Jaguar’s XFR is shown today at the Detroit auto show 2009 – and the XFR at a stroke becomes the fastest saloon the Midlands manufacturer has ever made for the roads. Jag has taken the XF saloon and fettled it with the new direct-injection 5.0-litre V8 petrol engine that supersedes the familiar 4.2, but breathed upon by a new supercharger to crank out a wholesome 503bhp.
The R model is extremely rapid, thanks to a classic Ayers Rock torque curve that peaks at 461lb ft from just 2000rpm and doesn’t go away until 5000rpm. There’s brawn wherever you need it, and the XFR scuttles to 60mph in a scant 4.7sec. Of rather more use is the scintillating 50-70mph time of ohmygawd 1.9sec.
Jaguar’s M5 rival… how pricey is the XFR?
This is where the news gets even better. The British alternative to the admittedly excellent M5/E63/RS6 mob will undercut the Teutonic super-saloons by a fair margin, costing £59,900 when sales kick off in April 2009.
By comparison, the BMW weighs in at £65,325, the Merc £66,642, and the Audi a rather worrying £74,550. The pricing plaudits belong to Coventry. However, at this level, a price advantage is of less importance than being able to drive rings around the competition. And that will be no easy task when the opposition is of this calibre…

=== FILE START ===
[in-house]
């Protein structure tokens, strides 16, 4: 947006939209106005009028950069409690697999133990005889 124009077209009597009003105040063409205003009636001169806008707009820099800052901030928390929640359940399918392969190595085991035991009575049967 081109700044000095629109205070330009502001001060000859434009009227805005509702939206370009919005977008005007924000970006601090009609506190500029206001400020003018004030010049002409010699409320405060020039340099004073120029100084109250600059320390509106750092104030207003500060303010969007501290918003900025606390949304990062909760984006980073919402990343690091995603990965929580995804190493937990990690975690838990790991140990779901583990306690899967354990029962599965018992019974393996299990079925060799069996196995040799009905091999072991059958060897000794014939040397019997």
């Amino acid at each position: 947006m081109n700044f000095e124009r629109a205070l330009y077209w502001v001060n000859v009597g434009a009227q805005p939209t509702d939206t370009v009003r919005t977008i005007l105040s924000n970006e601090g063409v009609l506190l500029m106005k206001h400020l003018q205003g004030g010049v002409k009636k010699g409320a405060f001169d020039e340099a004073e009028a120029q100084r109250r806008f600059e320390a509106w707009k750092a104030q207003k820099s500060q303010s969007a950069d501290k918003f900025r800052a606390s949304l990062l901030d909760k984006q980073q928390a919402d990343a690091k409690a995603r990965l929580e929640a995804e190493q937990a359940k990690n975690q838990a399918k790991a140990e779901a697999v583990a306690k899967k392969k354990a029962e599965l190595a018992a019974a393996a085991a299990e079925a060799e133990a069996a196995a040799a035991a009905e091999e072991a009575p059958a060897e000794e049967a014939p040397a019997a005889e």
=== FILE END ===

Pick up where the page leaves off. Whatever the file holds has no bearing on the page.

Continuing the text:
Will the XFR go sideways like in the pictures, mister?
It sounds like it. The standard XF is an excellent foundation for a performance saloon, and Jag’s chassis experts have made substantial changes to the XFR. It’s lowered by 27mm and new adjustable Bilstein dampers are fitted at each corner. But the big news is Jaguar’s first active diff, which shuffles torque to the rear wheels. Fiddle with the switch, and there’s even a ‘drift’ mode for lairy burn-out action.
There’s no mistaking the XFR for a humbler diesel. A subtly beefy bodykit includes a new bumper, chromed air intakes deep on the front valance, bonnet vents to feed the compressor, a subtle boot spoiler, skirts and telltale quad exhausts.
And those 20-inch alloy wheels are based on the design of the C-XF concept car – you know, the one that set the whole ball rolling two years ago…
The XFR looks tasty, but it’s hardly a car for the times!
Fear not. The new 5.0 V8 is available in 380bhp naturally aspirated form too. And don’t forget, we reported a few weeks back on the new, swollen 3.0-litre diesels. Our biggest criticism of the XF so far has been that the big-selling diesel feels slothful, but the lung transplant promises to bring more adequate performance.
The new 3.0 D is available in 237bhp or 271bhp formats – the latter knocking on the door of the BMW 535d. All the new engines are cleaner and less thirsty than those they replace.